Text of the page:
Smith case reveals judges do more than simply call balls and strikes

Posted Friday, May 11th, 2018 by Gregory Forman
Filed under Jurisprudence, Not South Carolina Specific, Of Interest to General Public


After I posted my blog on the May 9, 2018 South Carolina Supreme Court opinion in SCDSS v. Smith to Facebook, a number of my attorney friends commented with dismay about the court’s consideration of the Grandmother’s limited income as a factor in allowing Foster Parents (and not Grandmother) to adopt the minor child at issue. Much of debate centered on the relative value of being raised by kin versus being raised in the most stable environment possible.

In his opening statement for his confirmation hearings to the United States Supreme Court, Chief Justice John Roberts stated, “Judges are like umpires. Umpires don’t make the rules, they apply them” and “My job is to call balls and strikes….” The Smith case shows the limitations of that approach.

There are statutory factors that allow a family court judge to determine whether grounds exist to terminate parental rights. None of the commentors on Facebook noted a concern about the application of those factors to the Supreme Court’s decision to terminate Father’s parental rights. However, how to balance preserving “kin” relationships with encouraging stability is not something statutory law provides any guidance on.

In theory it could. South Carolina’s legislature could pass a law indicating that as long as a kin relation was fit, kin should always have priority in an adoption. It could pass a law indicting that kinship is irrelevant to adoption. Such laws would be easier to apply (they would makes judges more like umpires) but they would not create more just results. However, in indicating the courts should consider both kin and stability in deciding who should adopt a child, judges are implicitly required to balance these considerations–i.e., to judge.

Most of the folks who commented were typical of my lawyer peer: raised in stable households with at least a middle-class (and generally upper-middle-class) background. However one friend, Dana Adkins, was raised in rather different circumstances. Her comment:

My dad was addicted to drugs my entire life. He rarely had a normal job or a bank account. He grew marijuana, and smuggled hash oil in from Jamaica. Sometimes my brother and I went with him to Jamaica, and I would wake up in the middle of the night during one of the evenings of our trip with a strange Rasta man in our room. That was when the deal was being made. The next day we would go about our normal family vacation. My brother would go on day-long hikes with my dad. They would talk and my dad would teach him what all the different plants and animals were, and share with him stories about our grandfather and his life as a boy. Also along he journey, they would water and fertilize the marijuana. Our house didn’t have heat but instead had a wood stove. The floor in our bathroom wasn’t stable, so my dad put a temporary shower in our dirt-walled basement until he could get around to fixing it. In 8 years he never got around to it.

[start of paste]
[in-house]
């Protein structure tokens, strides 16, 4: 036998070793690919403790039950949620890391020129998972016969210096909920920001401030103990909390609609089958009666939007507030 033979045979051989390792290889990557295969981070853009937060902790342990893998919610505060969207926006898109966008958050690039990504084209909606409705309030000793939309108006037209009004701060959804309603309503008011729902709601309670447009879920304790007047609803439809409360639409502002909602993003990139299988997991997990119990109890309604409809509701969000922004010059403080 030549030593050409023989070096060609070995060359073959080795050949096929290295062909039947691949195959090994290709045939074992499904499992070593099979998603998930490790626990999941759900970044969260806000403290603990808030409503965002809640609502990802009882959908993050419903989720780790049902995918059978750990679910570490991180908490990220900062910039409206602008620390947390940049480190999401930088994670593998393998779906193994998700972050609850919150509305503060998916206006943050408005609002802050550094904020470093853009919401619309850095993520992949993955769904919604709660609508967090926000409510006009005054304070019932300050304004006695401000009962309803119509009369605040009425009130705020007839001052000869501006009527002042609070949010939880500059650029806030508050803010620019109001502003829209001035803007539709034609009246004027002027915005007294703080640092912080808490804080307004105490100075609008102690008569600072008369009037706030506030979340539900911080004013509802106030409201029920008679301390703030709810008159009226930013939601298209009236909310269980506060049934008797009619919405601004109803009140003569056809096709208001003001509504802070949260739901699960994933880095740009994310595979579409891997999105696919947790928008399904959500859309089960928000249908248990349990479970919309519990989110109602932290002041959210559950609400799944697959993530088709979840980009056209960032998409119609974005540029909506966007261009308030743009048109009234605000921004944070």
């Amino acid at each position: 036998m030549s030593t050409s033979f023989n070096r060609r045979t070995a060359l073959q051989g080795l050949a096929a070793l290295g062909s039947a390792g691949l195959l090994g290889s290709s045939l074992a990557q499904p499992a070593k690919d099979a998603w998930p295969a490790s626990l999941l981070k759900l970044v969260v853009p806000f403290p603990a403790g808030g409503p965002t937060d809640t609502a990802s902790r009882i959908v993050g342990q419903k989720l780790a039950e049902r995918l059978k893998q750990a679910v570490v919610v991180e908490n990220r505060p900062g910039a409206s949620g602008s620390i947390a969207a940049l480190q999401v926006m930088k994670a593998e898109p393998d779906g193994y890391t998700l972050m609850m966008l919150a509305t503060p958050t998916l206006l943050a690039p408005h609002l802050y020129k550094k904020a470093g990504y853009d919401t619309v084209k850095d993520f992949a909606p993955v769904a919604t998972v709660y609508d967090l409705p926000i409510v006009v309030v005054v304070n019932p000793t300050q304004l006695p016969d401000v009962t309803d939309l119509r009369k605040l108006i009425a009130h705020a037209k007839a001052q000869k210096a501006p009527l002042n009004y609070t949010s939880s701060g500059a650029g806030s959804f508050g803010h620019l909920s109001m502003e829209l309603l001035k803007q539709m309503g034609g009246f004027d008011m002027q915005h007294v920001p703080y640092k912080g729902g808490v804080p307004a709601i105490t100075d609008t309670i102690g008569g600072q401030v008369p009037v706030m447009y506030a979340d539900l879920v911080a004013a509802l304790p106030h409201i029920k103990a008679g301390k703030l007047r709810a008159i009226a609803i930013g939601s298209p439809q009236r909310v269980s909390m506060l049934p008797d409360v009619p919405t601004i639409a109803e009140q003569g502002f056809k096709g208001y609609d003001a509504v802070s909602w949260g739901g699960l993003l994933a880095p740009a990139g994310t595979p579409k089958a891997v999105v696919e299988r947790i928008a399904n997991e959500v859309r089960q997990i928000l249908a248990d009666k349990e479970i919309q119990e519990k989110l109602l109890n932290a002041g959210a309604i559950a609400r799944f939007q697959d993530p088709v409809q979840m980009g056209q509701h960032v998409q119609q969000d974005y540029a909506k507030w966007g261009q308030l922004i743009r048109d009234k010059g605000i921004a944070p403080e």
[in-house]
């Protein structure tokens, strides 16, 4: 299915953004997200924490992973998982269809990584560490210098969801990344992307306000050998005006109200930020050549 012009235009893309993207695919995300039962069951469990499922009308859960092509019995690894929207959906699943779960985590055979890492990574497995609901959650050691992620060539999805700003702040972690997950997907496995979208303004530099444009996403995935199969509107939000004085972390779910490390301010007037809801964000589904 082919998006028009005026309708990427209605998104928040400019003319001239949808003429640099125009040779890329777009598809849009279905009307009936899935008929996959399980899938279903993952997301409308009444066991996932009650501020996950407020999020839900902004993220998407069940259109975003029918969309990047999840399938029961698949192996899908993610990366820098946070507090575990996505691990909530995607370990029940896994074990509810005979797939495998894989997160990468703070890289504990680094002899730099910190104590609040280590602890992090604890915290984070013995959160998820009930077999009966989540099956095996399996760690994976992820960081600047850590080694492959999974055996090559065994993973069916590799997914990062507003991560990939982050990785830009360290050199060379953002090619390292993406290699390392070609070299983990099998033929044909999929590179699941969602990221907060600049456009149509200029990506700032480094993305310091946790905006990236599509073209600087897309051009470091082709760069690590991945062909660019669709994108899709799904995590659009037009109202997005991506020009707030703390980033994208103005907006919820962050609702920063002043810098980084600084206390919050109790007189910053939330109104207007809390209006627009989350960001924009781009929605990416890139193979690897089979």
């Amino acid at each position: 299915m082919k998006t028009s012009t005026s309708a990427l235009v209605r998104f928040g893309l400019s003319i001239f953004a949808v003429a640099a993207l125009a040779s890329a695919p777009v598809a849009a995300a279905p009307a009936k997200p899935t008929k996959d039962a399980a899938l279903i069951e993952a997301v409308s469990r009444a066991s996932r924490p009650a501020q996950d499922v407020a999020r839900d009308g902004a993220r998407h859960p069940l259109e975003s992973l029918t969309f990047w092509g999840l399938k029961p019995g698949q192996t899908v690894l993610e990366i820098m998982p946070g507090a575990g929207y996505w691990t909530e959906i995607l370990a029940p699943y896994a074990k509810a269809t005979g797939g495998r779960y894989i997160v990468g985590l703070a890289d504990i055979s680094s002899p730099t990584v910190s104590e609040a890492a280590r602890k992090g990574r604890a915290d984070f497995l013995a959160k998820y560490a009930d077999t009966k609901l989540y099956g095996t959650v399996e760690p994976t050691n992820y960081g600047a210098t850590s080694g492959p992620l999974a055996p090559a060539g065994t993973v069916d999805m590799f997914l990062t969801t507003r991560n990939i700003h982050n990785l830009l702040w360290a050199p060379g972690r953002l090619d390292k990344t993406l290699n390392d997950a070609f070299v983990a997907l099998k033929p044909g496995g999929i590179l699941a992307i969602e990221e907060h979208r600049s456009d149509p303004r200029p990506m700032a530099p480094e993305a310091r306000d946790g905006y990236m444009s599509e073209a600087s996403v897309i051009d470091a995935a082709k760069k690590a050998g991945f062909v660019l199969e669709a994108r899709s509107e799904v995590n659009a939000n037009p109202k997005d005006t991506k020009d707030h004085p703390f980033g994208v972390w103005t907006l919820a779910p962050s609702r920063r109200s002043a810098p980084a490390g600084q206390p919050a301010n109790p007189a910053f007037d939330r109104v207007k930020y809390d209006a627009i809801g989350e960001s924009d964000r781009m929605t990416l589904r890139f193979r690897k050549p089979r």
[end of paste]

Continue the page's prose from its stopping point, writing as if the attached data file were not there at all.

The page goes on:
My dad also never missed a single school function, teacher conference or extracurricular event. Bad grades, missing class, or poor conduct wasn’t tolerated. My brother and I were both exceptional students. We were always dressed well, ate well, and never did without anything we needed or most of what we wanted.

From your perspective we would have been better in another home but I can guarantee you, without a doubt, you would be dead wrong.

My senior year of high school, my dad was arrested. We went to live with my aunt. I stayed until I graduated that spring, and my brother the following year. It could have been argued she “enabled” my dad and “allowed him to expose” us to that “lifestyle” all those years. You may have thought we would have been better in foster care, and again I can promise you that you would have been dead wrong.

If asked to balance kin and stability, Dana would clearly value kin more than most of my more “privileged” peer. However her experience adds value and insight that we wouldn’t have. Diversity is often trivialized as a minor virtue that allegedly undermines “merit.” However having judges with a diversity of experience and backgrounds can help other judges develop empathy for different and valid viewpoints. While I will never have Dana’s “lived-in” experience, I can appreciate that her background leads her to weigh the kin/stability factors differently than I might, that her method of weighing them is equally valid, and as much a part of her experience as my methods are part of my experience.

For most cases we cannot expect judges to be mere umpires but must ask them exercise judgment, which implicitly means using their experience, knowledge, and discernment in reaching their decisions. Having understand and empathy for how others experience the world is a vital part of being a good judge.

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